I crossed a line a few weeks ago when my fifty-year-old body allowed my brain that thinks it’s still attached to a twenty-something-year-old sign us up for an all-day horseback ride through the high country of New Zealand. I mean, I used to ride. Just because there were now decades between then and now, how bad could it be?
And the answer was very. It was very bad. So bad it may be the subject of blog posts for years to come.
The line between reality and wishful thinking wasn’t the only thing I crossed. I crossed a lot of rivers and streams. Runoff from rain upriver made the current swift and the waters deeper than normal. Usually crystal clear, it also filled the usually crystal-clear rivers with sediment, turning them a chalky gray. Cautioned the rivers had areas of quicksand and to stay on course, I tried. Really.
Honestly, I was more concerned with the fresh-off-a-glacier water not splashing into my boots.
Crossing seemed to be no problem for others. I, however, was riding a horse whose not so secret desire was to be a fish. We could be the first ones in the water, but we were still going to be the last ones out. At first I thought I was doing something wrong—New Zealand horses speak a slightly different language than Texas horses—until the guide filled me in on my mount’s fondness for water. Thus, given plenty of time in the water, I had the opportunity to contemplate a few things I was noticing.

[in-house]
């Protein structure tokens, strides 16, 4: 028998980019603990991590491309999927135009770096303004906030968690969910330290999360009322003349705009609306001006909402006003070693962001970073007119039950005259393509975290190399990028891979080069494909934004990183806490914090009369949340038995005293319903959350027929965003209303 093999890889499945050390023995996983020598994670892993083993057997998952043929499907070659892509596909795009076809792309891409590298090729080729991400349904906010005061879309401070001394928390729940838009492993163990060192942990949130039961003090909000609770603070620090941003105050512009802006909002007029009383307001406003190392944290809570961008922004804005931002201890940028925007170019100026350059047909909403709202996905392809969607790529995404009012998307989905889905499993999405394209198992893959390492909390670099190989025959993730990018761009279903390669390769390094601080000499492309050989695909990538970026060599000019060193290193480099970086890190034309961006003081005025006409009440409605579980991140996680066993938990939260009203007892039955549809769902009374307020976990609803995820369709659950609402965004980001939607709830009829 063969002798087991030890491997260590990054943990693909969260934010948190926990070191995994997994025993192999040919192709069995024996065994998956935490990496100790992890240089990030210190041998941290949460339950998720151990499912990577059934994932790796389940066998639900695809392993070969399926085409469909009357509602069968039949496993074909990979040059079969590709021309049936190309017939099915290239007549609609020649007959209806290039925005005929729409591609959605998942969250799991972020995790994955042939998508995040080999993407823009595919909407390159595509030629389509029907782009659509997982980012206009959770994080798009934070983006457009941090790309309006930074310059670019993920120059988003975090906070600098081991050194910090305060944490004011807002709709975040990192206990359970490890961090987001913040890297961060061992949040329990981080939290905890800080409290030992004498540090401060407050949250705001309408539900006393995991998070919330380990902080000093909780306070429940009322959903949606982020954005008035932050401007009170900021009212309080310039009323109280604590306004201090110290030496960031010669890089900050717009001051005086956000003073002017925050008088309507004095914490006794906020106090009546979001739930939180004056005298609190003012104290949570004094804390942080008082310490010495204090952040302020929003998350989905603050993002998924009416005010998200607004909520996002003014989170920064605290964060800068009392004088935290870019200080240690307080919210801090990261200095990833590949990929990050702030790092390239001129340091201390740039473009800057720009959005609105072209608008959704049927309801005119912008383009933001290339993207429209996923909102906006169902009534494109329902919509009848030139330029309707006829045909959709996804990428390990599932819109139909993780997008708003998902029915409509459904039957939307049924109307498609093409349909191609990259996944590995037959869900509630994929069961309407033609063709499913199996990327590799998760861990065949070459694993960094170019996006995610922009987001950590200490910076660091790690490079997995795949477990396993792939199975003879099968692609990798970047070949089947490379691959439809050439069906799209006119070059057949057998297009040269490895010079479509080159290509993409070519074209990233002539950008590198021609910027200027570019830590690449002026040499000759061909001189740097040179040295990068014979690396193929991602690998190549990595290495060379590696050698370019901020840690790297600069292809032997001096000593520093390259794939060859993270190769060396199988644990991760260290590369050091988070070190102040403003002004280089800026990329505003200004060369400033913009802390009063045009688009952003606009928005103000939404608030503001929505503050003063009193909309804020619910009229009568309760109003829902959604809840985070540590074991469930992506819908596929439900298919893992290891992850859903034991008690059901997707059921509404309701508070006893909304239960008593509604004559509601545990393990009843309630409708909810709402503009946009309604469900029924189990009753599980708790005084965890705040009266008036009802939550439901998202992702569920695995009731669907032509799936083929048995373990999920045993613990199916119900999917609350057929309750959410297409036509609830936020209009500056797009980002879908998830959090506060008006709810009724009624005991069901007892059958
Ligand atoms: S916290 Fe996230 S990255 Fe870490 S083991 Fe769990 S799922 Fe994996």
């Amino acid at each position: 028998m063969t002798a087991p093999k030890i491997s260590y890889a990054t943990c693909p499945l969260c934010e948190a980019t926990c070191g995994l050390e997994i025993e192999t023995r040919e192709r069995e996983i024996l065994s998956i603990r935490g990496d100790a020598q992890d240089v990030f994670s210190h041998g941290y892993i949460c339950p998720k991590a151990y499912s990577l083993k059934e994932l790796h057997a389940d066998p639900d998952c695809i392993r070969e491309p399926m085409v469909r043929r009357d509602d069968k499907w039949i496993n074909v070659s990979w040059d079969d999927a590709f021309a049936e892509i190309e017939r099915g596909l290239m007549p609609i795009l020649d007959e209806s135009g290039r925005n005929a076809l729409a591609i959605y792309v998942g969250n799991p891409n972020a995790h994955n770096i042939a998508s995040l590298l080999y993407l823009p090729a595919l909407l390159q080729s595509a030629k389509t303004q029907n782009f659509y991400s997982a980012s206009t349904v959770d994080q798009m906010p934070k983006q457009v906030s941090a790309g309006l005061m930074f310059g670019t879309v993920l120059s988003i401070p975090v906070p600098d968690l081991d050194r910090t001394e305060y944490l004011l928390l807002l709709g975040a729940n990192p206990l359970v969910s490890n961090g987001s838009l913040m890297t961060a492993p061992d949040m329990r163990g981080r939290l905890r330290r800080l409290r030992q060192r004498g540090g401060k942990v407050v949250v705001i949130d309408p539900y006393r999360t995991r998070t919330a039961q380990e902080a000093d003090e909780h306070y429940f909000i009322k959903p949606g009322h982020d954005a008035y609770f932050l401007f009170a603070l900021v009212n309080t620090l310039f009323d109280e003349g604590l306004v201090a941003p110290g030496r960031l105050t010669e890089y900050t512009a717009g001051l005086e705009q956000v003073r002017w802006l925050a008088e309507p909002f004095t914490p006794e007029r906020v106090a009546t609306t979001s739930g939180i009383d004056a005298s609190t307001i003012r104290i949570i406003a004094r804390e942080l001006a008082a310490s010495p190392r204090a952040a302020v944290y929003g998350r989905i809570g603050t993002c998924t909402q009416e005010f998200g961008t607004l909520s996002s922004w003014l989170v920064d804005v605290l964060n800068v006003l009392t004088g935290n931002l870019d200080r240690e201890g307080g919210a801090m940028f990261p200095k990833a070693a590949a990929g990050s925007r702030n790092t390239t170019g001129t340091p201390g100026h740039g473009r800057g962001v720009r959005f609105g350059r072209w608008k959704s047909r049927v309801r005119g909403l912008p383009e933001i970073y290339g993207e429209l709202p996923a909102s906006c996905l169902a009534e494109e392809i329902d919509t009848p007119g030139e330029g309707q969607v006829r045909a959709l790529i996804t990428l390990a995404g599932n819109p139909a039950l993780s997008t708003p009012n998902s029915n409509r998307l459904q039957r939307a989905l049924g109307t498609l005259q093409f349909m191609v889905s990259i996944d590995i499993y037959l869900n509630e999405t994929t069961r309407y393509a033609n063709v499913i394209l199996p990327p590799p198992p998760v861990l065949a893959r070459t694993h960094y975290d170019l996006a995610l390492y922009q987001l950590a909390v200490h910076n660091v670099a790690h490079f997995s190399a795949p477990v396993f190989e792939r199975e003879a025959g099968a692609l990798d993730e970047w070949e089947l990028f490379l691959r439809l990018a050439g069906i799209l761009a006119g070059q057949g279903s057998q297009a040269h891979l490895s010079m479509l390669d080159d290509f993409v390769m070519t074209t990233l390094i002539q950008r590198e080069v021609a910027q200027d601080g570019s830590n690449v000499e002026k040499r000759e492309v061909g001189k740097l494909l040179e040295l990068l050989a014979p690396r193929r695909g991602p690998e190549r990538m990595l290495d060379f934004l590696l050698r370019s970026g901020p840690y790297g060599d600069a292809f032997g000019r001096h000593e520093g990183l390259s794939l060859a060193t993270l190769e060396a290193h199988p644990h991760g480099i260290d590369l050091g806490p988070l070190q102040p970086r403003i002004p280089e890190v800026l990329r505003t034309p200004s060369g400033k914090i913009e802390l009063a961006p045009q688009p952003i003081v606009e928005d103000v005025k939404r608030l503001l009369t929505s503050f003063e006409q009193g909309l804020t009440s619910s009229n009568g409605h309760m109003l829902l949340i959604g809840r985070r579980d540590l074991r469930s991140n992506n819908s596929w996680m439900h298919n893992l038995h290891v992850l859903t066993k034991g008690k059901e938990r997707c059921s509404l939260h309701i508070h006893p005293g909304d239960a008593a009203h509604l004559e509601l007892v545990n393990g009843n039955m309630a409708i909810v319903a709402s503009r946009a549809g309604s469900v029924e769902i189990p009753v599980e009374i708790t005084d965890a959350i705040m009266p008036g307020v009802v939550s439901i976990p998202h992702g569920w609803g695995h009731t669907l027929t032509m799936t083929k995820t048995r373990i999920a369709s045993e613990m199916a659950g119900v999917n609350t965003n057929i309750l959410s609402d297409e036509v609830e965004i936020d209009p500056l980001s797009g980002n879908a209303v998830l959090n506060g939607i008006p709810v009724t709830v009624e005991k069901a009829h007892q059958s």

Like how disorienting the gray water was as it rushed by. It gave me the illusion that I was being carried downriver. When I looked down, I felt I was being pushed off course by the current.
Because I took my eyes off the goal—the exit point on the opposite side.
Life is like that too. I just returned from a writers’ conference with an overload of new information sweeping past me. Should I write fiction or nonfiction—or creative nonfiction? Which genre? How will I publish—traditional or self or somewhere in between? Which agents should I pitch to? What avenues should I use to grow my platform?
All useful information individually. Sediment in the river of my writing life when I try to look at everything all at once.
It is disorienting and discouraging. It leads to disappointment, thinking I’m not hearing clearly from God. All because I become distracted by a river of thoughts overflowing with new knowledge and thousands of ideas causing me to take my eyes off the goal—which is doing what my Heavenly Father asked me to do.
God has given each of us a goal that is uniquely ours. The enemy loves to try to keep us from reaching it by distracting us with sediment in the rivers of our life making us feel disoriented, uncertain, confused, maybe even helpless. He will do this is every area of our life where we take our eyes off the goal, which is God. We do this in our work, our families, and yes, even our ministries.
The only way to keep our bearing as we cross the sediment filled water of life is to keep our eyes fixed constantly on the One who stands on the far shore beckoning us to Him. Focus on the one thing that matters most and the sediment will sort itself out.
What things does the enemy use to distract you? What reminds you to keep your focus on God when you start to feel disoriented?